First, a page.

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Columbus Conference Addresses The Different Sides of Opioid Addiction

Kelly Clixby is a 38 year old lady who sacrificed a lot just to feed her expensive habit. She was addicted initially to prescription pills for back pain then later on heroin. Her addiction cost her nearly everything including her husband, her house, her job and the custody of her kids. She's gone to jail a whopping 19 times, not to mention the stints spent in addiction treatment centers. At some point when she was in jail, she felt like there was no hope for her and prayed to God to either save her or take her life. Either option was good for her really.

Speaking at a conference held in Columbus on the 2nd of May to deliberate about the opiate addiction problem in the state of Ohio, she was a different person because her message was that of hope. Clixby asserted that treatment actually works and addicts have the chance to lead healthy and clean lives. After living for ten years as an addict, she has been clean since 2014, December. It has not been easy kicking the habit, but she's had plenty of help to support her recovery journey. She's remarried, has a new home and two of her daughters again living with her. In the meantime, she's studying in the hope of becoming a probation officer. Clixby notes that it's easy to get clean but takes a lot of effort to stay that way.

Ohio is currently grappling with a huge crisis of increasing number of accidental deaths due to drug overdose cases. It's also been frustrating to tame the problem because in spite of the concerted efforts from different stakeholders, there seems to be no real progress. Cheri L. Walter, the CEO of the Ohio Association of County Behavioral Health Authorities that hosted the conference, noted that addicts will always find an alternative when the supply to their regular drug is cut. That was witnessed when the state closed the pill mills and the addicts moved to heroin instead.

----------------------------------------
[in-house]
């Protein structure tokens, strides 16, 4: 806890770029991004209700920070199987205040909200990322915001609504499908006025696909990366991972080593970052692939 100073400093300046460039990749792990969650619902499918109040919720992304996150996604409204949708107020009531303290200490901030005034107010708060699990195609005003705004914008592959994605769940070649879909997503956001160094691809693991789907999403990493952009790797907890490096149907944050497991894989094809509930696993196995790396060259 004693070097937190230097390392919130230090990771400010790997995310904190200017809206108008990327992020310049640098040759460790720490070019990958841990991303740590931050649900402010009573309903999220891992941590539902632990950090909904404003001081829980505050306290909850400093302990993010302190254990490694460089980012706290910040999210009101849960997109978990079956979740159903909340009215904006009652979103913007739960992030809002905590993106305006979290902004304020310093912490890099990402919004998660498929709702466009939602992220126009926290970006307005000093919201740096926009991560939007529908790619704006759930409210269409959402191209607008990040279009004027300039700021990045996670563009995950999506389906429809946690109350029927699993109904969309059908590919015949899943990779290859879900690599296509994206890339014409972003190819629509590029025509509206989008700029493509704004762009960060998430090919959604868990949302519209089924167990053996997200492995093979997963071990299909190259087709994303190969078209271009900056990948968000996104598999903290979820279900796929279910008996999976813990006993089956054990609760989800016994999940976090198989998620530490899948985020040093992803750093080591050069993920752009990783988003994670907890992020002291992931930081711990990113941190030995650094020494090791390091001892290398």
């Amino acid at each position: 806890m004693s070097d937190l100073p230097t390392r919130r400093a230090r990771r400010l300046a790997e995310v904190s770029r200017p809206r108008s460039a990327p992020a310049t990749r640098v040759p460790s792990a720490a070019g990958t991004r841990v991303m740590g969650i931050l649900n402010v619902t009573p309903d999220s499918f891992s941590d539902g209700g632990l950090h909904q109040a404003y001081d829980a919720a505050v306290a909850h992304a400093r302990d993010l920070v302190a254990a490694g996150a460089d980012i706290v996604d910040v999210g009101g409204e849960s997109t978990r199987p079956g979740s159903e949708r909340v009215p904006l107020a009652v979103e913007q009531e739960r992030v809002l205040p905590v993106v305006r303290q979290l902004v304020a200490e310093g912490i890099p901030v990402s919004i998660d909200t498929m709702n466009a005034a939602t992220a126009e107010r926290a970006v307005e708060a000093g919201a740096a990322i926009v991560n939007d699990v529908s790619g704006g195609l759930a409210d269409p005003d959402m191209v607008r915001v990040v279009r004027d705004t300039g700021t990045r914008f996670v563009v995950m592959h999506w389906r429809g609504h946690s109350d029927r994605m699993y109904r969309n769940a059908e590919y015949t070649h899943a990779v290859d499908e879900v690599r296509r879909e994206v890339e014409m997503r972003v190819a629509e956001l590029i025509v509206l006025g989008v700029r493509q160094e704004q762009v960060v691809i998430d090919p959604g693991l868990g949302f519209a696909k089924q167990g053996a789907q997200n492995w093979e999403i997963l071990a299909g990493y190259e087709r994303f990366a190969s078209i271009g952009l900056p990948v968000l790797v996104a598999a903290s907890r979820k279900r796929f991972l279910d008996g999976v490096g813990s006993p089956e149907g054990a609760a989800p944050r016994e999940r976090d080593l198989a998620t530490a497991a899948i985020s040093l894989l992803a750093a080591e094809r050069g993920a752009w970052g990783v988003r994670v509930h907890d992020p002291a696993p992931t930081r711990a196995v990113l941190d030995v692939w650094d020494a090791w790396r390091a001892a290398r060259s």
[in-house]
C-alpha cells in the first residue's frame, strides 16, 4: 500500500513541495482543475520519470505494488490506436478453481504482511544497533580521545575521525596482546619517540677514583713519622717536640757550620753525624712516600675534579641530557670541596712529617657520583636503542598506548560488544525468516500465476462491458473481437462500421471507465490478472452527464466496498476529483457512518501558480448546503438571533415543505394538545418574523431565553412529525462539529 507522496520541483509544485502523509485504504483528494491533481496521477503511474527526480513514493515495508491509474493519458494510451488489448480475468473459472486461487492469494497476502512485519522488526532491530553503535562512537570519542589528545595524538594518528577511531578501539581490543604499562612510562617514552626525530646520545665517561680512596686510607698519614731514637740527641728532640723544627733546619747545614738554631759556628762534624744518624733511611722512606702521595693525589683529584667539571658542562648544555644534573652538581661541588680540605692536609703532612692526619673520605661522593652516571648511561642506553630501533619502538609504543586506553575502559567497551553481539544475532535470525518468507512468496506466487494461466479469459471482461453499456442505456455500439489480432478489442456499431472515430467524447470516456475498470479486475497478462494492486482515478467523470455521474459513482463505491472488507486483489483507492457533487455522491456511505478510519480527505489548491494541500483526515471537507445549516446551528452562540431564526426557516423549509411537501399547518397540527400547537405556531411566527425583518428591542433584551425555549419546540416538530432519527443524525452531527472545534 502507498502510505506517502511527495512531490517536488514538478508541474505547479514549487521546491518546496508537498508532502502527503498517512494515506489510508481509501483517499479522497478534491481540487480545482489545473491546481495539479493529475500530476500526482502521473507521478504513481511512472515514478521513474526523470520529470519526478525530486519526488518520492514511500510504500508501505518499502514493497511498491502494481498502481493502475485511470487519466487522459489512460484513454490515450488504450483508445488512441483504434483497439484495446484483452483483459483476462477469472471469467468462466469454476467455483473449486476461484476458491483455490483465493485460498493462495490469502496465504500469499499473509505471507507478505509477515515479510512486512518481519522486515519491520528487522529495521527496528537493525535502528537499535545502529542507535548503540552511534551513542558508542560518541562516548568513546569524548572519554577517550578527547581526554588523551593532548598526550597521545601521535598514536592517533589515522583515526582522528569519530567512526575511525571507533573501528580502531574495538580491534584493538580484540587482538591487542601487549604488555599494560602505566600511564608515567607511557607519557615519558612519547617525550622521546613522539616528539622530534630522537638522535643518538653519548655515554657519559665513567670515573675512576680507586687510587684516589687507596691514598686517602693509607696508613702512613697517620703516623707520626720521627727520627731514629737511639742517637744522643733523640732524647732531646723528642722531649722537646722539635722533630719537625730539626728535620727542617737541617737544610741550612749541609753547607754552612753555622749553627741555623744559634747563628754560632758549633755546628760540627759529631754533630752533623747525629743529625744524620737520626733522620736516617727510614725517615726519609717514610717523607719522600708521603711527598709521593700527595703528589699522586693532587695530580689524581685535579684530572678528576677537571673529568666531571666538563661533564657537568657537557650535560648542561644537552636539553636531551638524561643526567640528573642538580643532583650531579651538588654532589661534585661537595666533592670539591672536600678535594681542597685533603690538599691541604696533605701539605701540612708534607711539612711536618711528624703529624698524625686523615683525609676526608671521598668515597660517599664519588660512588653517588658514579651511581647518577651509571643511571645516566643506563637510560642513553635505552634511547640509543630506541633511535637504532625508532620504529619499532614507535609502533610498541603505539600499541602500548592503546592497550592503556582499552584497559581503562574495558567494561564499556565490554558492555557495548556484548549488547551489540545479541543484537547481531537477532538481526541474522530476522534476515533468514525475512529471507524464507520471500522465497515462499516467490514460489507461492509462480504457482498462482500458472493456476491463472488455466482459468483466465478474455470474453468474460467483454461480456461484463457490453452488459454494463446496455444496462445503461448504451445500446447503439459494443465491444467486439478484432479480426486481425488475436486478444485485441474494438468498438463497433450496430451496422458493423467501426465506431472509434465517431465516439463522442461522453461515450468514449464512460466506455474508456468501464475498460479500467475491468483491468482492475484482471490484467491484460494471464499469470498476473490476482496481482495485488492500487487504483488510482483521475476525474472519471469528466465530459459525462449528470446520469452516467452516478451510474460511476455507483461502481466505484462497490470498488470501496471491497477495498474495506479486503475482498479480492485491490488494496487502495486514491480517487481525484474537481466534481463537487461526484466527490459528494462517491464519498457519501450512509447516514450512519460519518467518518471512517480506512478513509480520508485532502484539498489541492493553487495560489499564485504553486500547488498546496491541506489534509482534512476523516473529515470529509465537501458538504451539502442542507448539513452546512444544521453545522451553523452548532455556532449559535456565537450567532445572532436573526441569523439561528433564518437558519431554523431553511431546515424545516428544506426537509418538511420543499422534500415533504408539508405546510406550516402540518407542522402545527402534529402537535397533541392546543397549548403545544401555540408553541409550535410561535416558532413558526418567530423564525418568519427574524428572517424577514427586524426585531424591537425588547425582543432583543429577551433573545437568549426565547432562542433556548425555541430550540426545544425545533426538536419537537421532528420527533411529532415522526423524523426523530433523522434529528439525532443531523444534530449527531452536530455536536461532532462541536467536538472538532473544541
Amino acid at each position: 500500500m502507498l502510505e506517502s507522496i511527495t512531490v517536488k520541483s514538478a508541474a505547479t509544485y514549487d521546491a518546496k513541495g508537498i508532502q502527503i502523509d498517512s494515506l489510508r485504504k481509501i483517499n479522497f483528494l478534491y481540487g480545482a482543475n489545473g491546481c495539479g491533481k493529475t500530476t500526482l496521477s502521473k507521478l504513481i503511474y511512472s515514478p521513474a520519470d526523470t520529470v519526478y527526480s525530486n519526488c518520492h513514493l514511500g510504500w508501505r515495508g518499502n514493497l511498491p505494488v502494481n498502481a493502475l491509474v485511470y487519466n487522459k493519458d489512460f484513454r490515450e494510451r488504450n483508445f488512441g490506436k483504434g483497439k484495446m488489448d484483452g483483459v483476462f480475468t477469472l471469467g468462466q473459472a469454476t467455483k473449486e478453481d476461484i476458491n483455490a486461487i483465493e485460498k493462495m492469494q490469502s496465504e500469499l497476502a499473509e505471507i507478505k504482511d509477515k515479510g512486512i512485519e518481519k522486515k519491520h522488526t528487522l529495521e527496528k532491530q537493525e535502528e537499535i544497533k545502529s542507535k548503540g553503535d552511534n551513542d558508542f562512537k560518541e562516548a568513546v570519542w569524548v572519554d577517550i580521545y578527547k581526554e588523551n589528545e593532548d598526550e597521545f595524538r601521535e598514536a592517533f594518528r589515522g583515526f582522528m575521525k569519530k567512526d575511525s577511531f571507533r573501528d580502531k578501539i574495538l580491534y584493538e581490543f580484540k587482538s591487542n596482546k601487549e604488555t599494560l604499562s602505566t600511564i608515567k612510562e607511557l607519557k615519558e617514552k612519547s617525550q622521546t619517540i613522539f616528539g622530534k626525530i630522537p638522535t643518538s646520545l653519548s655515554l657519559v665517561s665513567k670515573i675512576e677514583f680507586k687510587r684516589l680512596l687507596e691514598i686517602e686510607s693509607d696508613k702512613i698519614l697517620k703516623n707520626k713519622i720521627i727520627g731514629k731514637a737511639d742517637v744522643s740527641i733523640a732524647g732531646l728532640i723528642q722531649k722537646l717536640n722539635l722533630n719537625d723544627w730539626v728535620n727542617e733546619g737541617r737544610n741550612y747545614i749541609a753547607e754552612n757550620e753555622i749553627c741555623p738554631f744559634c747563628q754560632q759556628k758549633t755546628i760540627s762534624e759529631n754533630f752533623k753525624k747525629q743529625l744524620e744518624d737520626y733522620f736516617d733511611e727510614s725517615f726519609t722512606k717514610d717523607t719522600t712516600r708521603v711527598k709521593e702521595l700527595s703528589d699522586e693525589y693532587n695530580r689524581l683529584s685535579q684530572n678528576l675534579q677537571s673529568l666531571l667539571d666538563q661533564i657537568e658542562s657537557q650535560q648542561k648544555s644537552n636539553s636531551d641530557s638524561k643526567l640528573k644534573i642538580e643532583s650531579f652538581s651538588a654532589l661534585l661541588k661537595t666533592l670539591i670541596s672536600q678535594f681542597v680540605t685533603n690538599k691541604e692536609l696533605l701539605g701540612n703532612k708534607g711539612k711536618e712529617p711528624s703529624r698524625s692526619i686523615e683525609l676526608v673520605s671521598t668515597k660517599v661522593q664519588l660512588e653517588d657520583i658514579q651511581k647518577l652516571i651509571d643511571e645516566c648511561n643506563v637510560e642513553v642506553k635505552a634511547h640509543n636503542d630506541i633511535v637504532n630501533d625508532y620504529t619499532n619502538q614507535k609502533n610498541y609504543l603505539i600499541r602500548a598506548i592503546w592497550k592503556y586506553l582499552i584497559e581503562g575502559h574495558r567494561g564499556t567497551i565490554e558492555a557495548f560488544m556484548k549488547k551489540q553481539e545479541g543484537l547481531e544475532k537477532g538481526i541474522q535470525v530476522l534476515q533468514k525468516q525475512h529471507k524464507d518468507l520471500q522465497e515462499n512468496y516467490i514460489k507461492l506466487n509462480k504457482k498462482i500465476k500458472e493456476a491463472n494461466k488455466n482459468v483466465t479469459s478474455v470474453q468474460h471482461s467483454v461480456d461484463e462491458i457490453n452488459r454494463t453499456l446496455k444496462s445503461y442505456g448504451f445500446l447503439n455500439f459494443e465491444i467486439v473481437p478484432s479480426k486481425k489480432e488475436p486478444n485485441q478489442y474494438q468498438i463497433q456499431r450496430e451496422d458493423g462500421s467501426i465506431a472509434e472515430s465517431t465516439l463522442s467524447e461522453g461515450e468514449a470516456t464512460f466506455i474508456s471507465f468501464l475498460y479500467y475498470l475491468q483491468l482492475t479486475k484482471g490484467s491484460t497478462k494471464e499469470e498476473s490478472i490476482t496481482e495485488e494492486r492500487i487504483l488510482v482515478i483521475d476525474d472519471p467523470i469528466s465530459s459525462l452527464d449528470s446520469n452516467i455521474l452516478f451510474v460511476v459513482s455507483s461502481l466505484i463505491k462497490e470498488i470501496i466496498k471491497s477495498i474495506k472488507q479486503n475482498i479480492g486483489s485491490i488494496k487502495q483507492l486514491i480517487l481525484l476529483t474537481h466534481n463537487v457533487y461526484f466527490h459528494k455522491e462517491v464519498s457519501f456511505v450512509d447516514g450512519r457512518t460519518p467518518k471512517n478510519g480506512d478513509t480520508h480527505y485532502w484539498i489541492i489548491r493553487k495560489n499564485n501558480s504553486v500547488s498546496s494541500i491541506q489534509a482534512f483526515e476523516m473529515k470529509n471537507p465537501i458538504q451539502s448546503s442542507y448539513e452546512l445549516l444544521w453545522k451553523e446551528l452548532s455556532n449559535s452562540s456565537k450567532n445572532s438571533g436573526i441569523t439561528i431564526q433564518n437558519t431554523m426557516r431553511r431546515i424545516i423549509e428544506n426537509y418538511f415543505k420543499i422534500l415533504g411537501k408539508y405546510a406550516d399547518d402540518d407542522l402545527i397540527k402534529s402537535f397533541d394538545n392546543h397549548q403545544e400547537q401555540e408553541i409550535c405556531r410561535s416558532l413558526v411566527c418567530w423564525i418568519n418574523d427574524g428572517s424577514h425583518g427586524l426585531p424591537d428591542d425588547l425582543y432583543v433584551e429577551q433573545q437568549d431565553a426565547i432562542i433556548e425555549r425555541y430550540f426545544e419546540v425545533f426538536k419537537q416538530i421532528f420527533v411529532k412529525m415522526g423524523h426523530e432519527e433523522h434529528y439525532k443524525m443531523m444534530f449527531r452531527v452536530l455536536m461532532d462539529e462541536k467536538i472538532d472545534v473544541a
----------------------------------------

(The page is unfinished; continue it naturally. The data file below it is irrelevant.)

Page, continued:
The 2014 expansion of Medicaid by the state of Ohio was a good move because it gave many drug addicts access to treatment, but there still exists challenges. According to Walters, some issues such as recovery support, detox facilities, continuous treatment, employment and housing for recovering addicts still need to be addressed in order to make the recovery process effective. Without these, the recovering addicts are likely to relapse and probably end up behind bars.

A lot of those who want to help contain the problem of drug addiction have endured the pain of losing a loved one as a result of this menace. Some of the parents present at the conference had lost their children as a result of drug overdose just a few days after being discharged from treatment centers. They now counsel other parents who are going through similar ordeals on how to cope. They say that the pain never goes away, but you learn to go through life with it. Through shared experiences, they are able to support one another and make life a little more bearable.

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